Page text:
The harsh reality of an ordinary village woman in Armenia

It has always been a hard thing to be a woman in a remote Armenian village. Village women have many duties to accomplish, some of which would be totally foreign to women living in cities. Anahit, who works as a nurse in the Yaghdan village kindergarten in Lori Region, talks about what lies on her shoulders; not only the household duties, but also working in the fields, caring for the animals and much more.“Women living in cities can hardly even imagine what lies on our shoulders. It’s not only the household duties, but also work in the fields, care for the animals and much more”, says Anahit Chatinyan, 29-year-old mother of two.

Women living in cities can hardly even imagine what lies on our shoulders “It is even harder when a woman also works, this means she has to do all the rest after her work”, adds Anahit who works as a nurse in the Yaghdan Village kindergarten in, Lori Region which was completely renovated thanks to the World Vision Churches in Partnership project. World Vision’s Stepanavan Area Development Programme (ADP) with funding from World Vision United Kingdom also provided the kindergarten with necessary furniture, educational materials and toys.

Anahit’s typical day begins at 5:30am when she milks their only cow, feeds the hens, cleans the house, collects some vegetables from the yard, prepares breakfast for her husband and children and sees them off to their school and work.

All this she accomplishes before leaving the house. When in kindergarten she enjoys playing with the children and making them smile. “It is so good that now we have a renovated kindergarten. I remember, in the past there were holes in the decayed wooden floorboards and while running I was always afraid the children would harm themselves”, remembers Anahit. Today it is a shiny and clean place where children enjoy their classes.

Another hardship for the villagers remains the lack of gas supply in the village. “All year long we prepare food on a wood-burning stove, but when it is hard to buy wood, we burn animal manure; it is also a good saving for us”, explains Anahit.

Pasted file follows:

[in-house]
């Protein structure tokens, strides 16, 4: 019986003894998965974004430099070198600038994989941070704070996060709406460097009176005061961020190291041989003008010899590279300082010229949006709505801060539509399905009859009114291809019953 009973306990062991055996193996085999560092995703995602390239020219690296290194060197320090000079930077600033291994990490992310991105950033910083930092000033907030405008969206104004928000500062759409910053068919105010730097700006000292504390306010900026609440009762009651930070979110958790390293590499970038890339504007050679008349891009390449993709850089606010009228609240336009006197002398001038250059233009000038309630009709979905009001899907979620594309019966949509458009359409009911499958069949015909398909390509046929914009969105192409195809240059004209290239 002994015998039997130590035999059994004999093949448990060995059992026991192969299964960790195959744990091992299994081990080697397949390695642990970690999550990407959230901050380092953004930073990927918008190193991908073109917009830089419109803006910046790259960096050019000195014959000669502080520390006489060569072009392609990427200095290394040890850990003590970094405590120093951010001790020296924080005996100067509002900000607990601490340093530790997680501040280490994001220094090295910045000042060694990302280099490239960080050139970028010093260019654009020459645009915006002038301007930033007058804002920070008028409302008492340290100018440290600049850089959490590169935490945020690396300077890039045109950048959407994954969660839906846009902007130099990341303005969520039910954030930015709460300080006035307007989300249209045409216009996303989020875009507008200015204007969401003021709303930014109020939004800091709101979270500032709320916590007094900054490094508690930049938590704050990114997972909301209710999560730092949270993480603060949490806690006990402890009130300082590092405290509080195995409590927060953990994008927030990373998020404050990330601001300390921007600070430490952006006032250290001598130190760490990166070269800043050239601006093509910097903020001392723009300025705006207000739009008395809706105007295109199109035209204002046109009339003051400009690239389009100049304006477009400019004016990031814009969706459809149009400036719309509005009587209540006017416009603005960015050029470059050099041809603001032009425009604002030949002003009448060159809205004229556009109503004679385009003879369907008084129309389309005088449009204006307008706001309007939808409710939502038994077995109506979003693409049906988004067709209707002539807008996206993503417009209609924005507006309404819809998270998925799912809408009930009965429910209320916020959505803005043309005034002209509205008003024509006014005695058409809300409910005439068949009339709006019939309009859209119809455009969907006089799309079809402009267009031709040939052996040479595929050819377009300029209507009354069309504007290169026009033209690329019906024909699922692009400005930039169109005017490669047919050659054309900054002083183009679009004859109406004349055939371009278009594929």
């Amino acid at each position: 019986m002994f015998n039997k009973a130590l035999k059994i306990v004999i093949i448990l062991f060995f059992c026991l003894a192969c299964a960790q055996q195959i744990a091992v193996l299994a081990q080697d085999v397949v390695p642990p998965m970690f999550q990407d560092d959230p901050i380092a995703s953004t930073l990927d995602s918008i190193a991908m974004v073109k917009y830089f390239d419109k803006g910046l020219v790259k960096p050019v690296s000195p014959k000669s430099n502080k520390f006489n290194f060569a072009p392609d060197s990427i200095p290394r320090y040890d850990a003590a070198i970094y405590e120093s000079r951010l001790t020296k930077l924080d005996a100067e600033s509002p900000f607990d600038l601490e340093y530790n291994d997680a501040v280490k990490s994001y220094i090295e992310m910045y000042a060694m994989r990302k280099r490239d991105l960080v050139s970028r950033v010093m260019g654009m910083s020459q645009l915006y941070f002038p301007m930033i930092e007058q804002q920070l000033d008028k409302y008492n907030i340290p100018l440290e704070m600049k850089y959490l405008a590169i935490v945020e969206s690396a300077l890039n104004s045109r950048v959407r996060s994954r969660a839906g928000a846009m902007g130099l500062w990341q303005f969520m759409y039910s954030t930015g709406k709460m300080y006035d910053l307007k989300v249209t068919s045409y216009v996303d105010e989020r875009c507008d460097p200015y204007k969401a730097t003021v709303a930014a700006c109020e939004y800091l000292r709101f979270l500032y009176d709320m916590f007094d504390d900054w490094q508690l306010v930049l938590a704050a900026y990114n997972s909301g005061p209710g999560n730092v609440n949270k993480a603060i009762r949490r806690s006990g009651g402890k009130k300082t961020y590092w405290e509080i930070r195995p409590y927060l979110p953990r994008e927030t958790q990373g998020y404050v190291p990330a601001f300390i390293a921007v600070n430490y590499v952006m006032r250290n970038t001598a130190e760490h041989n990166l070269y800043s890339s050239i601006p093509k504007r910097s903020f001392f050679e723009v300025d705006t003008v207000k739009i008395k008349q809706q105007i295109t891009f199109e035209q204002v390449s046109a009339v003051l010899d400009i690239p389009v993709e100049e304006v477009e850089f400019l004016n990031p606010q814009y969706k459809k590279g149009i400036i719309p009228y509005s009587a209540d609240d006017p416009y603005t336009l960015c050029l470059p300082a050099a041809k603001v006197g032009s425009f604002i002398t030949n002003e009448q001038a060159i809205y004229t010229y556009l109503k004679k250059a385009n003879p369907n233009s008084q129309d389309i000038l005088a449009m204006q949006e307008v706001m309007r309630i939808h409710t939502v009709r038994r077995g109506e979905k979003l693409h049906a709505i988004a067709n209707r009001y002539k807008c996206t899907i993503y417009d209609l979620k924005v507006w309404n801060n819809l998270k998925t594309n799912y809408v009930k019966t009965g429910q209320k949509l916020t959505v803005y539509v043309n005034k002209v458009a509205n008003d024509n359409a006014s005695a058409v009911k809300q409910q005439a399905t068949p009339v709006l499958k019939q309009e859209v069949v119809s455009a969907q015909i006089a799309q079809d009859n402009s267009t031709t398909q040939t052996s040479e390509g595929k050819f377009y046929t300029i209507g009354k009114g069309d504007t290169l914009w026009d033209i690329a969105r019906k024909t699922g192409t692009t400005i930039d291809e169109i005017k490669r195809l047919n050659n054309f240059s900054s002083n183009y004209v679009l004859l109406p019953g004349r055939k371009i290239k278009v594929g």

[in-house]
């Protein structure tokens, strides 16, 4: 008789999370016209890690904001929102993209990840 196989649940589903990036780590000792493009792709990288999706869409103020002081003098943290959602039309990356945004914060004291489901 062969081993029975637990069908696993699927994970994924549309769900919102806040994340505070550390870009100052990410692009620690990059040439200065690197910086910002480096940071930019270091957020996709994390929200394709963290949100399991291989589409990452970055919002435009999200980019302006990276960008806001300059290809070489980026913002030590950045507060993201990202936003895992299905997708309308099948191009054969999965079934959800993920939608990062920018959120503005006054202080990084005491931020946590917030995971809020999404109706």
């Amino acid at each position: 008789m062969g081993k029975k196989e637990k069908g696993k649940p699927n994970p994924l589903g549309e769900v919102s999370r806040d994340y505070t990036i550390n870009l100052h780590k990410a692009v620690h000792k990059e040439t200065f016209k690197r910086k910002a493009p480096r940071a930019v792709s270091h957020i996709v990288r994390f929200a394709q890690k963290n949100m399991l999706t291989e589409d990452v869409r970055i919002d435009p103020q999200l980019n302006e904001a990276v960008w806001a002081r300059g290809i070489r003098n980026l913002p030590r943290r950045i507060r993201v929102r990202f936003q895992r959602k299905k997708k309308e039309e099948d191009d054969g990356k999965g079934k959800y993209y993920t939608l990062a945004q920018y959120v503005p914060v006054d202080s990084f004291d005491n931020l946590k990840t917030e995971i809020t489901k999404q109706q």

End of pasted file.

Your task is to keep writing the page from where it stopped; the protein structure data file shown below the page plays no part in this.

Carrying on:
Anahit also has to collect water every two days. “Though we have in-house water, which is such a relief for the housewives, water comes only three times a week. So I have to collect it in buckets and big basins”.

All my efforts and deeds are directed to ensure my children live a good and secure life “For any Armenian woman her family and children mean everything. All I care for is the well–being and prosperous future for my children. All my efforts and deeds are directed to ensure my children live a good and secure life”, says Anahit.

But to make that a reality both Anahit and her husband have to do a great deal of work. “Quite recently my husband found a job in a Hydroelectric Station in our region. It is really hard work and he has to take night shifts for two-three times a week”, says Anahit.

Despite the hardships of the work, Anahit is very happy that both she and her husband have a somewhat stable income. “It is a unique thing for the village, that both husband and wife have stable jobs, which is why we feel blessed to have this opportunity”, explains Anahit.

Life seems to be on an even keel for Anahit and her family but it hasn’t always been so. After the birth of her second child she was diagnosed with breast cancer and at the same time doctors found a benign tumour in her ovary.

“It was very hard for me. Doctors would not promise that my health would improve. We had very little hope”, remembers Anahit.

But the surgery and later treatment helped her a lot. “Thankfully I did recover, and now I feel very well”, she says.

But along with the joy of recovery, Anahit and her husband have now cut their expenses to the bare minimum in order to put aside some money and pay back the debts they have incurred for the treatment.